Potential of two infinite lines of charge

In summary, the question asks for the electrical potential at all points in space for a system of two infinitely long line charges with uniform charge densities, located parallel to the x-axis at y = + and - a. To solve this, Gauss's law can be used to find the electric field of a single line charge, which can then be added together for both line charges. The difficulty lies in compensating for the fact that the lines of charge do not run along the x-axis, so the equation involving the integral of lambda over curly r needs to be adjusted accordingly.
  • #1
wakko101
68
0
This is the question I have: consider the system formed by two infinitely long line charges located in the xy plane running parallel to the x-axis at y = + and - a and carrying uniform charge densities + and - lambda respectively. Find the elctrical potential at all points in space using the origin as your referenc point.

Because the lines of charge do not run along the x axis, I assume that I'm going to have to use curly r in my answer (ie. r minus r prime). So, assuming I use the equation that involves the integral of lambda over curly r, integrated over r prime, how do I rewrite curly r so that I can integrate properly?

Or am I going about this all wrong?

Any advice would be appreciated.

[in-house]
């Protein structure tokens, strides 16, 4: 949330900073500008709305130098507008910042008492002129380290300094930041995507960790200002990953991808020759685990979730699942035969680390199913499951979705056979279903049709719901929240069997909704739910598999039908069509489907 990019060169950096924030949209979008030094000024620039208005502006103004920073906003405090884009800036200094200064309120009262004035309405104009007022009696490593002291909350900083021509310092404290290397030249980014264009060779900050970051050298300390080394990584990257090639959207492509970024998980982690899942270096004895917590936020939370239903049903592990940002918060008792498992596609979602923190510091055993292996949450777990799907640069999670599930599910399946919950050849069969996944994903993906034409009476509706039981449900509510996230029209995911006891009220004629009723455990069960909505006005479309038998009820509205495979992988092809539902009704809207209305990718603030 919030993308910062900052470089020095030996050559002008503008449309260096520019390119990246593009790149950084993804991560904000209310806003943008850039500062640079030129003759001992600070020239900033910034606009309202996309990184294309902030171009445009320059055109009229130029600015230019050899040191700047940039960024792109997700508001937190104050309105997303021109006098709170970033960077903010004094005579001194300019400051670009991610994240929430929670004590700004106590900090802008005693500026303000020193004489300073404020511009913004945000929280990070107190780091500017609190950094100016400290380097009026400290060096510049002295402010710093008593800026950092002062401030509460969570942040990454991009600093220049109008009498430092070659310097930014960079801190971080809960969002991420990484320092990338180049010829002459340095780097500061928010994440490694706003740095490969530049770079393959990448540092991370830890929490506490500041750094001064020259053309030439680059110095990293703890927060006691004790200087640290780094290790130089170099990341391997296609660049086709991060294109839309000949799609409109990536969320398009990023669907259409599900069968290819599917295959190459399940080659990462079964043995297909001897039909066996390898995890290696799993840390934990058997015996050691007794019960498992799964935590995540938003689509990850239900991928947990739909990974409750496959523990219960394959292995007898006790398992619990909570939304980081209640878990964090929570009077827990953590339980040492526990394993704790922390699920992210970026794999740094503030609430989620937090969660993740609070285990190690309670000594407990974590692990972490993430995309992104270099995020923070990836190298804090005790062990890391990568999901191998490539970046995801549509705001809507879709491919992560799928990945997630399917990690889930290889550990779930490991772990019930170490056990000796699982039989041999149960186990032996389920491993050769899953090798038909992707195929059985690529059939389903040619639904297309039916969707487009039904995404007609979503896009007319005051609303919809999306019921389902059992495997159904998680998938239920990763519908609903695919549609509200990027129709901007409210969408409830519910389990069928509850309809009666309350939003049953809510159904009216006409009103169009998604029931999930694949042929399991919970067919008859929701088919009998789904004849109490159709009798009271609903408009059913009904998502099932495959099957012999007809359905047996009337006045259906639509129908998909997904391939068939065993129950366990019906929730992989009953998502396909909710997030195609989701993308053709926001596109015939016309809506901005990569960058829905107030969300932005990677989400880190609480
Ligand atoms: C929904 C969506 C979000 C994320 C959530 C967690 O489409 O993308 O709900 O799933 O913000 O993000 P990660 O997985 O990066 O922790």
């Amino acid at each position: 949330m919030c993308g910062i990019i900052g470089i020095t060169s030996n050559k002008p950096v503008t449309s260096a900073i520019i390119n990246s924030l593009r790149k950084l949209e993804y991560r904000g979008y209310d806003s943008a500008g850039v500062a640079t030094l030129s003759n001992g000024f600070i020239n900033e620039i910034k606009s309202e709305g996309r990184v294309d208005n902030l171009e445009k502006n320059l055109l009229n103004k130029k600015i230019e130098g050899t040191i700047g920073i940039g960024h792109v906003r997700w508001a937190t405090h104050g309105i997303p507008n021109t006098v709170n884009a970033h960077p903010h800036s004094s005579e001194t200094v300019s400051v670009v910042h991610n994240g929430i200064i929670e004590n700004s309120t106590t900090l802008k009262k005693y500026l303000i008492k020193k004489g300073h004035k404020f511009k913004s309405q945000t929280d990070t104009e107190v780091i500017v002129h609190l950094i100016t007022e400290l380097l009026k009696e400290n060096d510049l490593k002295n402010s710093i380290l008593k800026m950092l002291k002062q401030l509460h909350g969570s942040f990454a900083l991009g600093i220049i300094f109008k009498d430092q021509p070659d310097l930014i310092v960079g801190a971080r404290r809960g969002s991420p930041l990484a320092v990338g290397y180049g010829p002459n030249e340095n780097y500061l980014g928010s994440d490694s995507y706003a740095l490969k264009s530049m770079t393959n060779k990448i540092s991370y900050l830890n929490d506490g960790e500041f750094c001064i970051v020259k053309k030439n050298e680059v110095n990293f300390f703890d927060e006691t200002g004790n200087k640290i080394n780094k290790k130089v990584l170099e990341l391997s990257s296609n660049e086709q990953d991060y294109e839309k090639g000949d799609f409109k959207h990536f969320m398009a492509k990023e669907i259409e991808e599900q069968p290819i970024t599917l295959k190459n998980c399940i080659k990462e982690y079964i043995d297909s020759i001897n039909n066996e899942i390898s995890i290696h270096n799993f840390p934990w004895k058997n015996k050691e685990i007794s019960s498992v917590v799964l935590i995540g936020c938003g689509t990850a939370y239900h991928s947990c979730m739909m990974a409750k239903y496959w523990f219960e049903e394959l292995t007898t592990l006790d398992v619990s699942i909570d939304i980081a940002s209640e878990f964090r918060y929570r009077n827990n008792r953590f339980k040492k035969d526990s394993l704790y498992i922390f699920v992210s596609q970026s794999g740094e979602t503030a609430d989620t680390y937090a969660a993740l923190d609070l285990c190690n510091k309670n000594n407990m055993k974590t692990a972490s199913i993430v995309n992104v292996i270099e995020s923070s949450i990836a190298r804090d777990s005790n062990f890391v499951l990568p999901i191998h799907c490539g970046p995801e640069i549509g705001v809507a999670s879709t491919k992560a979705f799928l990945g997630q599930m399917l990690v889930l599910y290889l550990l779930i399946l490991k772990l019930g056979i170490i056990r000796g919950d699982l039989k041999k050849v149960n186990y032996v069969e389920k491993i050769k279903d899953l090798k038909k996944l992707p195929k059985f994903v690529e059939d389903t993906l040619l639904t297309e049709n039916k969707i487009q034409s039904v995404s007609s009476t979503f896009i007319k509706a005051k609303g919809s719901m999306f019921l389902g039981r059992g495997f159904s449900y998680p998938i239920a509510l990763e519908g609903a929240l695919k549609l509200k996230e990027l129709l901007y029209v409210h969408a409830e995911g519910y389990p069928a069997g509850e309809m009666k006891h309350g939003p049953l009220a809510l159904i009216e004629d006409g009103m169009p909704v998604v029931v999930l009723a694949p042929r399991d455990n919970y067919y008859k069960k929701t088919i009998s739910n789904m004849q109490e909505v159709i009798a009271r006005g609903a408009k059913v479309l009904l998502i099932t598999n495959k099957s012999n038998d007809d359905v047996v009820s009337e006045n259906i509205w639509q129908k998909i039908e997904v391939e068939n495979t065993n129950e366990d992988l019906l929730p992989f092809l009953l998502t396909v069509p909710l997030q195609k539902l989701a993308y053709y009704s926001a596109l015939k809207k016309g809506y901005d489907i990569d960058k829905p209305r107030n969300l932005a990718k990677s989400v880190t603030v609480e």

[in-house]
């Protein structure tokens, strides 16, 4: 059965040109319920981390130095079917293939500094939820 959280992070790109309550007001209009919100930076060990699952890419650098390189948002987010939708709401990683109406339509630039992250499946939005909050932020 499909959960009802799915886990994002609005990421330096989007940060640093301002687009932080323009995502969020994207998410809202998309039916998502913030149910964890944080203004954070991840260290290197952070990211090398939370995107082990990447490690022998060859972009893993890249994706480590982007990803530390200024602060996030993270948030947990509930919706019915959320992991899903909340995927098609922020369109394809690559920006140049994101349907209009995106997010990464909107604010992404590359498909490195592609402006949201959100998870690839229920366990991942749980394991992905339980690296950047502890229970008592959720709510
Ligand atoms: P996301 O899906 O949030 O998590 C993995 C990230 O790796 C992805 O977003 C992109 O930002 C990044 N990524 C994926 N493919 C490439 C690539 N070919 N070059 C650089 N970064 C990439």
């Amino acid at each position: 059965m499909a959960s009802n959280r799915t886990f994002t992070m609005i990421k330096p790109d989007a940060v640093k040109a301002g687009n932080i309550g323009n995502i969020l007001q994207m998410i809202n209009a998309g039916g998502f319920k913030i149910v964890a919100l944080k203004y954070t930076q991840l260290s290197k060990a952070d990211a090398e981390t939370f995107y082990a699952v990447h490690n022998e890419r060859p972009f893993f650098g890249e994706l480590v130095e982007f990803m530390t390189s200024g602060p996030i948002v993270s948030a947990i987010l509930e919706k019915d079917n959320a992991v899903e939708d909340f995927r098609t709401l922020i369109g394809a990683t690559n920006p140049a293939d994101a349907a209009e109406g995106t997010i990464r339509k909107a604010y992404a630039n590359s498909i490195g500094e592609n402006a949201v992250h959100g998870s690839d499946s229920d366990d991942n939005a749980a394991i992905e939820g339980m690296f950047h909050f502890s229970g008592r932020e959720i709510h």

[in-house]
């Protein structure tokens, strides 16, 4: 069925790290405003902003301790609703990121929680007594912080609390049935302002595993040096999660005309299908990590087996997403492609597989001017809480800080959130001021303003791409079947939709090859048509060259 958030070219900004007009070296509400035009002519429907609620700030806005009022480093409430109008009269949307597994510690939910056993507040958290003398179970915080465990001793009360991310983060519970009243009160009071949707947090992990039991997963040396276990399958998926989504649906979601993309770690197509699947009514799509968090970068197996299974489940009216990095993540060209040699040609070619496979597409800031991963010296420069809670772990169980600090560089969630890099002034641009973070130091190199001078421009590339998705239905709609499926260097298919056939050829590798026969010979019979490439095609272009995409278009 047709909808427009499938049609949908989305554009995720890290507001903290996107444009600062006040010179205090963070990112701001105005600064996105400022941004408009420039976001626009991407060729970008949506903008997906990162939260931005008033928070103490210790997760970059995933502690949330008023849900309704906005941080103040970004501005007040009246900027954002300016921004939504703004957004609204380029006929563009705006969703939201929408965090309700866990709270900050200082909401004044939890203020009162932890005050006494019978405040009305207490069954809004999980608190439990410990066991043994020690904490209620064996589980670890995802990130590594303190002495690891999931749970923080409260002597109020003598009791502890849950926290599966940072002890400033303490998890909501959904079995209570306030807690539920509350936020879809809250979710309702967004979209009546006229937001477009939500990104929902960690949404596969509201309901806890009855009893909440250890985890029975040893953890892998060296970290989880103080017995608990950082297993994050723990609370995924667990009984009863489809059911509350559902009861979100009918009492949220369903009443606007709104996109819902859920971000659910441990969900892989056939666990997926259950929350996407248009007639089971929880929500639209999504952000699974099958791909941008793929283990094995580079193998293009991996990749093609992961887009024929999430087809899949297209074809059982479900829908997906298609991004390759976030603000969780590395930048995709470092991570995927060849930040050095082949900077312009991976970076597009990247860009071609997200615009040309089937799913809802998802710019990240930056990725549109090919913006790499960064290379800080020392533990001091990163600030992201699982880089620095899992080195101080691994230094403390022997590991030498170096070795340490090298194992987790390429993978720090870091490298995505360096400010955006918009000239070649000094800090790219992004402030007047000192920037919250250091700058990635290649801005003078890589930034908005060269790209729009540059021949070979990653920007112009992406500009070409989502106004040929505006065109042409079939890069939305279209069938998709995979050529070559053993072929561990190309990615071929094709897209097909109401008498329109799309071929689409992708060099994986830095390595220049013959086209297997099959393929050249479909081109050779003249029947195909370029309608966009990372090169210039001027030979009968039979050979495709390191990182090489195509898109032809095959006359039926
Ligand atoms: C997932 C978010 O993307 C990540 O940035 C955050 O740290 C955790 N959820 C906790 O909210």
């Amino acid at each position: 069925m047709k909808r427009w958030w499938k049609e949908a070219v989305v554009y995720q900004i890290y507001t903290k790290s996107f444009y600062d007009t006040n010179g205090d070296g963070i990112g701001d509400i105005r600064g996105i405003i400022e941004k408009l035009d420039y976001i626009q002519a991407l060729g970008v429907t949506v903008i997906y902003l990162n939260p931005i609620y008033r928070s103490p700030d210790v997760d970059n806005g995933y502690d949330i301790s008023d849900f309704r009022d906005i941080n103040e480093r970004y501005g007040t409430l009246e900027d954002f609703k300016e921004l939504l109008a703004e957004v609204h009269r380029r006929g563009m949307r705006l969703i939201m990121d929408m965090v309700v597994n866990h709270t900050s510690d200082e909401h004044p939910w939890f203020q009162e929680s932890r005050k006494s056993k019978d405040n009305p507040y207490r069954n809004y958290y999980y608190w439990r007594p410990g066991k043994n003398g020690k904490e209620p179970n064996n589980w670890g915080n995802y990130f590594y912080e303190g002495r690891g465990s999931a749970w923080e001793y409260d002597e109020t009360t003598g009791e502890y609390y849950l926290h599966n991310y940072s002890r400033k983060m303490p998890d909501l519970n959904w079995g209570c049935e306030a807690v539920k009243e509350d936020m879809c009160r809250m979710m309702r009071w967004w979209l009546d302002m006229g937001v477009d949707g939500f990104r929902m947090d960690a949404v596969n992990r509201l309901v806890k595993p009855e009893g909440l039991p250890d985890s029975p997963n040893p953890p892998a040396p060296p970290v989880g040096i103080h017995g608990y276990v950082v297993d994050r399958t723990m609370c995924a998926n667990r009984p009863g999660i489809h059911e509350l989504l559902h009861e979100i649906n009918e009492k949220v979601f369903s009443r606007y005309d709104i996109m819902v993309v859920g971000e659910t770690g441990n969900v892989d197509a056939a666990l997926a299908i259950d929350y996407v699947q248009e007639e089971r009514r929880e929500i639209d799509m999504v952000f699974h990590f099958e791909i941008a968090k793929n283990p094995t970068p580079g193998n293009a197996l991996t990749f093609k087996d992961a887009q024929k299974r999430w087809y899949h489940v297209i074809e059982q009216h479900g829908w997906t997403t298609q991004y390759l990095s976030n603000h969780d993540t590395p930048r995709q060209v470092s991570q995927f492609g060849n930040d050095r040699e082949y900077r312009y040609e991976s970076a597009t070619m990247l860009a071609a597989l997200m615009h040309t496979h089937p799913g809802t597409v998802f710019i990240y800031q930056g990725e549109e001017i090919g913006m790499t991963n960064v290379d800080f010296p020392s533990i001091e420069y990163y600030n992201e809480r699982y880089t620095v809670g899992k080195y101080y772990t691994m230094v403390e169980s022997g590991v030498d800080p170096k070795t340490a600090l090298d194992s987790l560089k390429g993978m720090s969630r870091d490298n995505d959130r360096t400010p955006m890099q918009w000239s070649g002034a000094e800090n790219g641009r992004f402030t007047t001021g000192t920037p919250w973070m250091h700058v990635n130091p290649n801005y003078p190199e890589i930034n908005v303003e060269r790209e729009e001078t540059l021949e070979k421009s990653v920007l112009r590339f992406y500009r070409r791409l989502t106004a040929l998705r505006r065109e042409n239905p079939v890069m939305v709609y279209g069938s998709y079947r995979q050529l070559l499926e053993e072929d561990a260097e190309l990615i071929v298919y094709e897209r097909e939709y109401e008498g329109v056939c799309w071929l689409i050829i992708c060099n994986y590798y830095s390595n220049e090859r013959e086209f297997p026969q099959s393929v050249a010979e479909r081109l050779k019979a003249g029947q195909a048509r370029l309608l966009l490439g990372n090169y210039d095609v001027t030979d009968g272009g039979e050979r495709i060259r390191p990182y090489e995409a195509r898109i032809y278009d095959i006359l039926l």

W. =)
 
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  • #2
Use Gauss's law to get the E field of a single line charge.
Then, just add the E's from each line charge.
 
  • #3
I'm looking for potential, not the electric field.

Also, because the lines of charge run parallel to the x axis, not along it, then r doesn't originate at the x axis, so I'll need to figure out how to compensate for that (which is what I'm having difficulty with).
 

What is the concept of potential in the context of two infinite lines of charge?

In the context of two infinite lines of charge, potential refers to the amount of electrical energy per unit charge at a given point between the two lines. It is a measure of the work done in moving a unit positive charge from infinity to that point.

How is the potential between two infinite lines of charge calculated?

The potential between two infinite lines of charge is calculated using the formula V = (λ/2πε0)ln(r2/r1), where λ is the charge density of the lines, ε0 is the permittivity of free space, and r1 and r2 are the distances from the point to the lines.

What is the effect of increasing the distance between the two lines of charge on the potential?

Increasing the distance between the two lines of charge decreases the potential at any given point between them. This is because the electric field strength between the lines decreases as the distance between them increases, resulting in a lower potential.

What is the relationship between potential and the direction of the electric field between two infinite lines of charge?

The direction of the electric field between two infinite lines of charge is perpendicular to the lines and points from the positive to the negative line. The potential decreases in the direction of the electric field, meaning that the potential is lower at points closer to the negative line.

Is the potential between two infinite lines of charge always positive?

No, the potential between two infinite lines of charge can be positive or negative depending on the position of the point relative to the lines. It is positive when the point is between the lines and negative when the point is outside the lines.

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